Seaside’s best-known walking path — also known as the Promenade — is turning 100.
“It’s almost hard to talk about because it’s such a big thing,” said Joshua Heineman, director of tourism market for Seaside’s Visitors Bureau. “The process of building something like the Prom has so many threads to pull, as far as stories.”
First, in 1904, there was a pier, which stretched from the Moore Hotel (where the Shilo Inn now stands). In 1908, wooden planks were laid down in an 8,040-foot-long boardwalk. After ocean storms destroyed the pier in 1914, a turnaround was built in its place. In 1920, the city’s engineer, LC Rodgers, used horse teams to replace the wooden boardwalk and turnaround with concrete. Finally, the Prom became a concrete walkway 1.5 miles long from Avenue U to 12th Avenue.
The cost, including the Prom and the turnaround, was $150,000.
But much of the information about the Prom remains a mystery. Even the planners can’t agree on the date of the Prom’s official dedication.
“It was Aug. 8, 1921,” said Tita Montero, a city councilor and vice president of the Seaside Museum & Historical Society’s board, pointing to a story in The Astorian of Aug. 11, 1921. Headlines invited readers to “Meet You at the Prom.”
“I think it was Aug. 7,” said Steve Wright, also a city councilor and the museum’s board president, who pointed to the dedication plaque.
“It was actually the whole weekend,” Montero said.
“That’s why I thought we needed to celebrate it multiple times over the year,” Heineman said. “We’re going to celebrate it all year, 2021. You can argue about what is actually the appropriate 100-year anniversary, but we’re going to celebrate all year.”
Still, several questions remain to be answered:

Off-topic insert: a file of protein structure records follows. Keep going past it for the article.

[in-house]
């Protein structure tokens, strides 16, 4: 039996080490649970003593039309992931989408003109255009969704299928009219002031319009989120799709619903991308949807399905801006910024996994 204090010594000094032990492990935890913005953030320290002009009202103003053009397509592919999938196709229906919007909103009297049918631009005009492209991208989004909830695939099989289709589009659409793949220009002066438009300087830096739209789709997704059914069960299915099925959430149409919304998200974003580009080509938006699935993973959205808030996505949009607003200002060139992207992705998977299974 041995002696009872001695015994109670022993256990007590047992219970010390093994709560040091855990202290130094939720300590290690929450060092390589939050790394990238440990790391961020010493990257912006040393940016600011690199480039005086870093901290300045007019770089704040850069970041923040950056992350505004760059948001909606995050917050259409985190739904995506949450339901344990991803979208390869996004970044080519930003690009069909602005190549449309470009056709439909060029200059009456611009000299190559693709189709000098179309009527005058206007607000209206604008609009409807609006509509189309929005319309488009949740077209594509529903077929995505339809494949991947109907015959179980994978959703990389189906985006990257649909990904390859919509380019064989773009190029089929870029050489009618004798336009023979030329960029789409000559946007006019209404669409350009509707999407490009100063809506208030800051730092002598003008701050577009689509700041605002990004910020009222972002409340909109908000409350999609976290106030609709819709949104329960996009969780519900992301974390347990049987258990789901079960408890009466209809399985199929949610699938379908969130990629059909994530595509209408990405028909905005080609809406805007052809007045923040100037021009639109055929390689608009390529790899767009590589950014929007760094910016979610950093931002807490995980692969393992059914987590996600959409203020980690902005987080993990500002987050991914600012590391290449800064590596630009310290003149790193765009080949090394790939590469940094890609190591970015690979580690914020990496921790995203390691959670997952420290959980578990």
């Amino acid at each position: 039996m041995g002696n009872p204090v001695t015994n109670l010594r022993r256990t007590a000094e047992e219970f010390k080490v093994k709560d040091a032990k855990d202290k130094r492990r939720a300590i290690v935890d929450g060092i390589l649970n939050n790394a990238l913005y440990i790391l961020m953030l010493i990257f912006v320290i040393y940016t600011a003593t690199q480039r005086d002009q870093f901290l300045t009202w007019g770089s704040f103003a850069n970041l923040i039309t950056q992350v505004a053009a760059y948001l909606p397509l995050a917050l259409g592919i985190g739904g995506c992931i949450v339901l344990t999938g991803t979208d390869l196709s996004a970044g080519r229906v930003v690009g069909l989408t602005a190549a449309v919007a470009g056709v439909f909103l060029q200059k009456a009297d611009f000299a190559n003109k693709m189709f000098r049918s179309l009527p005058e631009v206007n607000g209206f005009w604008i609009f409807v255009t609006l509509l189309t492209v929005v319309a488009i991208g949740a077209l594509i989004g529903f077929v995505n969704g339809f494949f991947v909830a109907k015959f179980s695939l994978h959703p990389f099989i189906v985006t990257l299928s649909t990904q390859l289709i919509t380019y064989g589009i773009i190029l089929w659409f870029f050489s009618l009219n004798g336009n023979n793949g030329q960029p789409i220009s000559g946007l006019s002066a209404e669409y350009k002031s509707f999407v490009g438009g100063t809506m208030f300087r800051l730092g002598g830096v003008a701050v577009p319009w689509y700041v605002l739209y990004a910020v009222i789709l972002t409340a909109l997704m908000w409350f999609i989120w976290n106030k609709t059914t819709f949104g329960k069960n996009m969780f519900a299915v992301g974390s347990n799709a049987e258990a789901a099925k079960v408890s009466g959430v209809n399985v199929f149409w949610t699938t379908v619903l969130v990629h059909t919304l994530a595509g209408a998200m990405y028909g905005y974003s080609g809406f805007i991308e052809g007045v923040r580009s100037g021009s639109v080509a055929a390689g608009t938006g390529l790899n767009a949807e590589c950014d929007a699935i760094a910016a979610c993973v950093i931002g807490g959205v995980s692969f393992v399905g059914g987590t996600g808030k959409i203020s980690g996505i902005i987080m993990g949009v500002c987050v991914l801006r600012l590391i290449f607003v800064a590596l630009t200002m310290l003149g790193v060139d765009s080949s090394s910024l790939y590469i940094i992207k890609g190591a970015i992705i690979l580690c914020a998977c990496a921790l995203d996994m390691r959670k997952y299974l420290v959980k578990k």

Why is the Prom, apparently, the only one of its kind in the Northwest?Did Alexandre Gilbert, the real estate developer for whom the Gilbert District is named after, donate land for it?
Why did then Seaside Mayor Erle Nolton Hurd push for it so much that he was willing to put up with the Promenade being called “Hurd’s folly”?
At the time, the beach was rocky, and the boardwalk may have enabled tourists to get a closer view of the ocean, which was only about 100 feet away. Another purpose of the Promenade, built to be several feet high, was as a seawall, protecting adjacent cottages. Today’s 800-foot-wide sandy beach is a result of the north and south jetties built at the mouth of the Columbia River.
The group hopes visitors will come to Seaside to help celebrate the Prom’s 100th birthday, like they did 100 years ago when the Prom was dedicated with bands and dignitaries, including Oregon’s governor.
“I think part of what we want to do is create that aura,” Wright said. A centennial celebration for the Prom will be held on Aug. 7 with a dedication ceremony and parade.
In May, the Sunset Empire Park and Recreation District celebrated the Prom’s centennial with an all-night 100K relay.
The visitors bureau received a $14,500 grant from Travel Oregon to create a booklet dedicated to the Prom’s centennial.
You can pick up a holographic centennial sticker at the visitors bureau to be entered into the centennial sweepstakes, with prize drawings four times throughout the year.
The yearlong celebration kicked off in the fall with a History & Hops talk by Dale McDowell, the city’s public works director, about the Prom’s construction.
The Prom is an “iconic Oregon experience,” Heineman said. “The fact that it has been there for 100 years, and it has been taken care of and it’s still a central part of the community is remarkable.”